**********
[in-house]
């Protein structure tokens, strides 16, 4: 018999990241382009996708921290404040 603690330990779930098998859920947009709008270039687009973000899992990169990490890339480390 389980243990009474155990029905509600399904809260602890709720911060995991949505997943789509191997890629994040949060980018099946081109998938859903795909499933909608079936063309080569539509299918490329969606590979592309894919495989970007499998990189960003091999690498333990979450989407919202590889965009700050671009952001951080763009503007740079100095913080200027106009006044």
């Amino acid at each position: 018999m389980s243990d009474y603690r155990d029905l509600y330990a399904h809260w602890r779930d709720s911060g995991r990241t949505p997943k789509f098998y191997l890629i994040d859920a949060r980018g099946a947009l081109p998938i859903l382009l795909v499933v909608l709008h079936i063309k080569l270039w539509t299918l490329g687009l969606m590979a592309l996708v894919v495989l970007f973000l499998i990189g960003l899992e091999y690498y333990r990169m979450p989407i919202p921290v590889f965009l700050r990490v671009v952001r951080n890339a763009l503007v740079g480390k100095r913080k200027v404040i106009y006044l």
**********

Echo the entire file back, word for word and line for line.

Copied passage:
[in-house]
């Protein structure tokens, strides 16, 4: 018999990241382009996708921290404040 603690330990779930098998859920947009709008270039687009973000899992990169990490890339480390 389980243990009474155990029905509600399904809260602890709720911060995991949505997943789509191997890629994040949060980018099946081109998938859903795909499933909608079936063309080569539509299918490329969606590979592309894919495989970007499998990189960003091999690498333990979450989407919202590889965009700050671009952001951080763009503007740079100095913080200027106009006044």
């Amino acid at each position: 018999m389980s243990d009474y603690r155990d029905l509600y330990a399904h809260w602890r779930d709720s911060g995991r990241t949505p997943k789509f098998y191997l890629i994040d859920a949060r980018g099946a947009l081109p998938i859903l382009l795909v499933v909608l709008h079936i063309k080569l270039w539509t299918l490329g687009l969606m590979a592309l996708v894919v495989l970007f973000l499998i990189g960003l899992e091999y690498y333990r990169m979450p989407i919202p921290v590889f965009l700050r990490v671009v952001r951080n890339a763009l503007v740079g480390k100095r913080k200027v404040i106009y006044l």